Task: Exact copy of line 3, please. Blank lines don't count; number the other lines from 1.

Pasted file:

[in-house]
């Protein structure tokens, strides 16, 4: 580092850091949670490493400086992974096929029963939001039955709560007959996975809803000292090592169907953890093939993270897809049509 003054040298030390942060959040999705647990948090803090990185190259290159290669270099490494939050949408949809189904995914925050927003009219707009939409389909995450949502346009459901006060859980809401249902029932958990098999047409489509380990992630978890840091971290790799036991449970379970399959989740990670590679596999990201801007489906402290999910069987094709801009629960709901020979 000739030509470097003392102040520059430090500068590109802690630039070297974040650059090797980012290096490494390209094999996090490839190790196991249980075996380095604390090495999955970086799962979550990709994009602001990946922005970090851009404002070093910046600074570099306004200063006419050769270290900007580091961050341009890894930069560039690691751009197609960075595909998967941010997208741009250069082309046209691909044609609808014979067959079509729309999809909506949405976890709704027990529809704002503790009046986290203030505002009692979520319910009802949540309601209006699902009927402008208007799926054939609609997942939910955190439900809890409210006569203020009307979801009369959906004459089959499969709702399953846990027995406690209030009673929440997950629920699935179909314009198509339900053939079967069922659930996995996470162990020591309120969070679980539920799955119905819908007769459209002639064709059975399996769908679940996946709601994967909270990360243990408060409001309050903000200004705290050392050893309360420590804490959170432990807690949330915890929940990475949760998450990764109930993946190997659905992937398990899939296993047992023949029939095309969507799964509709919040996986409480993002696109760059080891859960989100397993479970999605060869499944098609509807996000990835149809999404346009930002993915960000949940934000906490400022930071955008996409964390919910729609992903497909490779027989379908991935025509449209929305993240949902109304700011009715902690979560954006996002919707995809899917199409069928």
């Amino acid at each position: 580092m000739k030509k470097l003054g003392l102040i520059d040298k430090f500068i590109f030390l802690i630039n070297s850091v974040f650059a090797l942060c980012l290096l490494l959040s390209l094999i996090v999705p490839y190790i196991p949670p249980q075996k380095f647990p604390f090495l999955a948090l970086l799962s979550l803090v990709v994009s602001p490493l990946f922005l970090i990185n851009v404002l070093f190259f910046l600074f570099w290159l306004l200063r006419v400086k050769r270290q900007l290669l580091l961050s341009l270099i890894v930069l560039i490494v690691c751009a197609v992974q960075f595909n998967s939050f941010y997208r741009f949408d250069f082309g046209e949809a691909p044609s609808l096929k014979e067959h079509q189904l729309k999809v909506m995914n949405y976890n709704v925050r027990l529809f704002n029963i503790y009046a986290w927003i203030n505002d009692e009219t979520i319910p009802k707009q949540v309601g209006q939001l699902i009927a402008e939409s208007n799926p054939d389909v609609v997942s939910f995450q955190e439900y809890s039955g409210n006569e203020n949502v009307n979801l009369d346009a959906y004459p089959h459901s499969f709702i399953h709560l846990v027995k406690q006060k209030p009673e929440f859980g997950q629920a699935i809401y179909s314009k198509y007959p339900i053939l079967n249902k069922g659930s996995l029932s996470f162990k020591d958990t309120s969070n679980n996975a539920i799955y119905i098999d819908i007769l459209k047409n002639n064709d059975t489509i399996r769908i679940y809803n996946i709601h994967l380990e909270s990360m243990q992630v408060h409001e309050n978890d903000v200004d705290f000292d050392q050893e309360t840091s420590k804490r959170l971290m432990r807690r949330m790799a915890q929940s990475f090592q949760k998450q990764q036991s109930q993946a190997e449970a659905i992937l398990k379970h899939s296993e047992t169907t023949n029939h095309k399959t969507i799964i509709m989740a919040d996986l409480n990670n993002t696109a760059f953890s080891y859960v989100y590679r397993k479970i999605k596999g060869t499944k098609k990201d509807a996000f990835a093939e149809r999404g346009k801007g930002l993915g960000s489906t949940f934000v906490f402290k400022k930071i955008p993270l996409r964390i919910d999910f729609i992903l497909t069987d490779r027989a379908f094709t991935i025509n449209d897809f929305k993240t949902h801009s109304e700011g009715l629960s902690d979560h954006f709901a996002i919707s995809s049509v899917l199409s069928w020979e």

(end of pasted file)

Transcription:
């Amino acid at each position: 580092m000739k030509k470097l003054g003392l102040i520059d040298k430090f500068i590109f030390l802690i630039n070297s850091v974040f650059a090797l942060c980012l290096l490494l959040s390209l094999i996090v999705p490839y190790i196991p949670p249980q075996k380095f647990p604390f090495l999955a948090l970086l799962s979550l803090v990709v994009s602001p490493l990946f922005l970090i990185n851009v404002l070093f190259f910046l600074f570099w290159l306004l200063r006419v400086k050769r270290q900007l290669l580091l961050s341009l270099i890894v930069l560039i490494v690691c751009a197609v992974q960075f595909n998967s939050f941010y997208r741009f949408d250069f082309g046209e949809a691909p044609s609808l096929k014979e067959h079509q189904l729309k999809v909506m995914n949405y976890n709704v925050r027990l529809f704002n029963i503790y009046a986290w927003i203030n505002d009692e009219t979520i319910p009802k707009q949540v309601g209006q939001l699902i009927a402008e939409s208007n799926p054939d389909v609609v997942s939910f995450q955190e439900y809890s039955g409210n006569e203020n949502v009307n979801l009369d346009a959906y004459p089959h459901s499969f709702i399953h709560l846990v027995k406690q006060k209030p009673e929440f859980g997950q629920a699935i809401y179909s314009k198509y007959p339900i053939l079967n249902k069922g659930s996995l029932s996470f162990k020591d958990t309120s969070n679980n996975a539920i799955y119905i098999d819908i007769l459209k047409n002639n064709d059975t489509i399996r769908i679940y809803n996946i709601h994967l380990e909270s990360m243990q992630v408060h409001e309050n978890d903000v200004d705290f000292d050392q050893e309360t840091s420590k804490r959170l971290m432990r807690r949330m790799a915890q929940s990475f090592q949760k998450q990764q036991s109930q993946a190997e449970a659905i992937l398990k379970h899939s296993e047992t169907t023949n029939h095309k399959t969507i799964i509709m989740a919040d996986l409480n990670n993002t696109a760059f953890s080891y859960v989100y590679r397993k479970i999605k596999g060869t499944k098609k990201d509807a996000f990835a093939e149809r999404g346009k801007g930002l993915g960000s489906t949940f934000v906490f402290k400022k930071i955008p993270l996409r964390i919910d999910f729609i992903l497909t069987d490779r027989a379908f094709t991935i025509n449209d897809f929305k993240t949902h801009s109304e700011g009715l629960s902690d979560h954006f709901a996002i919707s995809s049509v899917l199409s069928w020979e």